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6.2: Photoelectric Effect

When a metal surface is exposed to a monochromatic electromagnetic wave of sufficiently short wavelength (or equivalently, above a threshold frequency), the incident radiation is absorbed and the exposed surface emits electrons. This phenomenon is known as the photoelectric effect. Electrons that are emitted in this process are called photoelectrons.

The experimental setup to study the photoelectric effect is shown schematically in Figure. The target material serves as the anode, which becomes the emitter of photoelectrons when it is illuminated by monochromatic radiation. We call this electrode the photoelectrode. Photoelectrons are collected at the cathode, which is kept at a lower potential with respect to the anode. The potential difference between the electrodes can be increased or decreased, or its polarity can be reversed. The electrodes are enclosed in an evacuated glass tube so that photoelectrons do not lose their kinetic energy on collisions with air molecules in the space between electrodes.

When the target material is not exposed to radiation, no current is registered in this circuit because the circuit is broken (note, there is a gap between the electrodes). But when the target material is connected to the negative terminal of a battery and exposed to radiation, a current is registered in this circuit; this current is called the photocurrent. Suppose that we now reverse the potential difference between the electrodes so that the target material now connects with the positive terminal of a battery, and then we slowly increase the voltage. The photocurrent gradually dies out and eventually stops flowing completely at some value of this reversed voltage. The potential difference at which the photocurrent stops flowing is called the stopping potential.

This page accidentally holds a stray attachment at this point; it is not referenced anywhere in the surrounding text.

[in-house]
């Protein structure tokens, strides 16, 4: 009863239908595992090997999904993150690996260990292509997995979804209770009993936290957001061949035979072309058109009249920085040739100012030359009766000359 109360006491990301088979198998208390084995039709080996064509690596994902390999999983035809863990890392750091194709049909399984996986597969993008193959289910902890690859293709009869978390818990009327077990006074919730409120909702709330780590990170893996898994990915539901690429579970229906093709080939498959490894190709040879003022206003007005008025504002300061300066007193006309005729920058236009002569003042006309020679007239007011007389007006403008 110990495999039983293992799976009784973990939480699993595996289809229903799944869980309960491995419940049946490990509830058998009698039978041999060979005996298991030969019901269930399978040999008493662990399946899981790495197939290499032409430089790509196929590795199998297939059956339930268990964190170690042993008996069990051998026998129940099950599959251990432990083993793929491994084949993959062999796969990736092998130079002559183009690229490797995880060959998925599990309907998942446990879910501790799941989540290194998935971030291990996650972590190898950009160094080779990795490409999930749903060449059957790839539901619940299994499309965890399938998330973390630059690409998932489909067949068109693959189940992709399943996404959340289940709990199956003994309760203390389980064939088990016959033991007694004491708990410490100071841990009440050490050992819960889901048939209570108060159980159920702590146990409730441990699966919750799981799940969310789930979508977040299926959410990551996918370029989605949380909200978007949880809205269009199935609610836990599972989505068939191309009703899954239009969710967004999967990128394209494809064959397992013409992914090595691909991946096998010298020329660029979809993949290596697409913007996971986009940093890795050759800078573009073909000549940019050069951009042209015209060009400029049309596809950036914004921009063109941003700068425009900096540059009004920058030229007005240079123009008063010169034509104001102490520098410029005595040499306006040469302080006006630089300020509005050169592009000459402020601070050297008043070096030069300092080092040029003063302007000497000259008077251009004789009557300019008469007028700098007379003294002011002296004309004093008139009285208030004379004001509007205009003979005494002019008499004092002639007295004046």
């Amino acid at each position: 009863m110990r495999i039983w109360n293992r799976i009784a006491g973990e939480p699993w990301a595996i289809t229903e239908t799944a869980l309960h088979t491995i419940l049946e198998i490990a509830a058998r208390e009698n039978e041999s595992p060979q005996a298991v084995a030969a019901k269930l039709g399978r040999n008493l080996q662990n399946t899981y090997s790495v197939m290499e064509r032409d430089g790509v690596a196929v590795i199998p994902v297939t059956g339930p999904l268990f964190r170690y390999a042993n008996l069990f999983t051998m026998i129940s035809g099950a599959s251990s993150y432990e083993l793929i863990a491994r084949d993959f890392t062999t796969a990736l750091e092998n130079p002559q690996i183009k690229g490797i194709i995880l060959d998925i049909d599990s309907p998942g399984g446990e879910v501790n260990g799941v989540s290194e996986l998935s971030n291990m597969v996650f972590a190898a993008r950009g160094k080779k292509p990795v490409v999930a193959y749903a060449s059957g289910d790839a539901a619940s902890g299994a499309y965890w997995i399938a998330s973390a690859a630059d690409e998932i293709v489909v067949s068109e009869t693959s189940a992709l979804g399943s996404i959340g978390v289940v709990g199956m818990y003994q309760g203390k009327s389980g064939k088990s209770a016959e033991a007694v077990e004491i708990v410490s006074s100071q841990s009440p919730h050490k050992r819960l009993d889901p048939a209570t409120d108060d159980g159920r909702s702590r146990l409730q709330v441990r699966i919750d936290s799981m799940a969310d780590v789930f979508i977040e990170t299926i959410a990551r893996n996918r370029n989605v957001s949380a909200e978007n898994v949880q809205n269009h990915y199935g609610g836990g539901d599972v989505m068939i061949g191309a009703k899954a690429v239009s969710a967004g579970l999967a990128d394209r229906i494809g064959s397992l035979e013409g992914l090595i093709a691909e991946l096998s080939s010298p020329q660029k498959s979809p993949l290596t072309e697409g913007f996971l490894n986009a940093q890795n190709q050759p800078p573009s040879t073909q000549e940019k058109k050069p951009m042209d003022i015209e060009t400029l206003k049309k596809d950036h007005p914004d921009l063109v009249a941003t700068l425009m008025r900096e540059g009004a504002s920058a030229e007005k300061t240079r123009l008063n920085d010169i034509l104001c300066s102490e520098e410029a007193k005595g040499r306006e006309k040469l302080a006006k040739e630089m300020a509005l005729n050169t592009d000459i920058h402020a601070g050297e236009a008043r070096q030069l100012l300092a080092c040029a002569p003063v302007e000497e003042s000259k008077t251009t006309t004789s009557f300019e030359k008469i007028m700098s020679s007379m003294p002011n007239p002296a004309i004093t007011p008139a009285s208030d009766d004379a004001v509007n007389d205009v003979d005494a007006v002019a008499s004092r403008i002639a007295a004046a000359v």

This figure shows the schematics of an experimental setup to study the photoelectric effect. The anode and cathode are enclosed in an evacuated glass tube. The voltmeter measures the electric potential difference between the electrodes, and the ammeter measures the photocurrent. Anode is exposed to the incident light that causes electron flow to the cathode. 

Figure \(\PageIndex{1}\): An experimental setup to study the photoelectric effect. The anode and cathode are enclosed in an evacuated glass tube. The voltmeter measures the electric potential difference between the electrodes, and the ammeter measures the photocurrent. The incident radiation is monochromatic.

Characteristics of the Photoelectric Effect

The photoelectric effect has three important characteristics that cannot be explained by classical physics: (1) the absence of a lag time, (2) the independence of the kinetic energy of photoelectrons on the intensity of incident radiation, and (3) the presence of a cut-off frequency. Let’s examine each of these characteristics.

The absence of lag time

When radiation strikes the target material in the electrode, electrons are emitted almost instantaneously, even at very low intensities of incident radiation. This absence of lag time contradicts our understanding based on classical physics. Classical physics predicts that for low-energy radiation, it would take significant time before irradiated electrons could gain sufficient energy to leave the electrode surface; however, such an energy buildup is not observed.

The intensity of incident radiation and the kinetic energy of photoelectrons